To ensure that your results are valid, consider the following guidelines when you collect data, perform the analysis, and interpret your results.
If your data are counts of defectives or defects, use an attribute control chart, such as P Chart or U Chart.
If you do not want to detect small shifts in a process, use a variables chart for subgroups, such as Xbar-R Chart, or an variables chart for individuals, such as I-MR Chart.
If consecutive data points within each subgroup are correlated, the control limits will be too narrow, and the control chart might incorrectly show some in-control points as out of control.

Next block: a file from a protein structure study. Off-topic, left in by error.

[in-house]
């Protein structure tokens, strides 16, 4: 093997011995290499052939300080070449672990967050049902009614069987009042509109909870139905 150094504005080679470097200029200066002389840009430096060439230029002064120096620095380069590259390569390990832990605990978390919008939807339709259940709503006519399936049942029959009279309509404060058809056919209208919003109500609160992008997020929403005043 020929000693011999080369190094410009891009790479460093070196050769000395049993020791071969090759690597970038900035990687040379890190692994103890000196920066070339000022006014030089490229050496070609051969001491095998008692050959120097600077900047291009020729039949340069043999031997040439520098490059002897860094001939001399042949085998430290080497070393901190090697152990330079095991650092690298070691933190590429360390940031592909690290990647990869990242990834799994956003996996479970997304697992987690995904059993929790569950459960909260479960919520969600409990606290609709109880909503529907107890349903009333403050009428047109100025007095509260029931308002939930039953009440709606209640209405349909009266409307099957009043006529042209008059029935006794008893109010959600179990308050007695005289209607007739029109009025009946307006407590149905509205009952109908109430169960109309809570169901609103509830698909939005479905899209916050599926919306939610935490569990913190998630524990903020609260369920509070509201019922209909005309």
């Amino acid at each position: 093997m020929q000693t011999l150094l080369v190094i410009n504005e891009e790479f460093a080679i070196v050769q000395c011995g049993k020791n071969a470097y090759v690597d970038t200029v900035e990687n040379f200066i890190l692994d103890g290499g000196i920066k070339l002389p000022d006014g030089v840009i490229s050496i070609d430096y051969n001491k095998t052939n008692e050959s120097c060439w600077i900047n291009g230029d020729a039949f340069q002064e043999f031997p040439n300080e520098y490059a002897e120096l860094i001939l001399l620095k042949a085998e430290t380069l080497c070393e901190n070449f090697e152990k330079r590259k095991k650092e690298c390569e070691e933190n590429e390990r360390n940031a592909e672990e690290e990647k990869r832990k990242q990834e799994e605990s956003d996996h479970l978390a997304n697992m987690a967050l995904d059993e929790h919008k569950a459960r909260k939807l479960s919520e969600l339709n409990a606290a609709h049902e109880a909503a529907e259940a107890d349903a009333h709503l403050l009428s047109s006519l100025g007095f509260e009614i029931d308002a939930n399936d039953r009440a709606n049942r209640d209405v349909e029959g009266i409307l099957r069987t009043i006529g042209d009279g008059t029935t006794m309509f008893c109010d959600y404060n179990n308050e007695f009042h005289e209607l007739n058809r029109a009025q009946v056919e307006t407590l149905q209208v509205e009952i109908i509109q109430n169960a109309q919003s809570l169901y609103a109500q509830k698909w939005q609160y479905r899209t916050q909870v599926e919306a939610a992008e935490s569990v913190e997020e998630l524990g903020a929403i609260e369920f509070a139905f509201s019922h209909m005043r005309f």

Because control charts detect changes over time, the order of the data is important. You should enter the data in the order it was collected, with the oldest data at the top of the worksheet.
Collect data at equally spaced time intervals, such as every hour, every shift, or every day. Select a time interval that is short enough that you can identify changes to the process soon after the changes occur.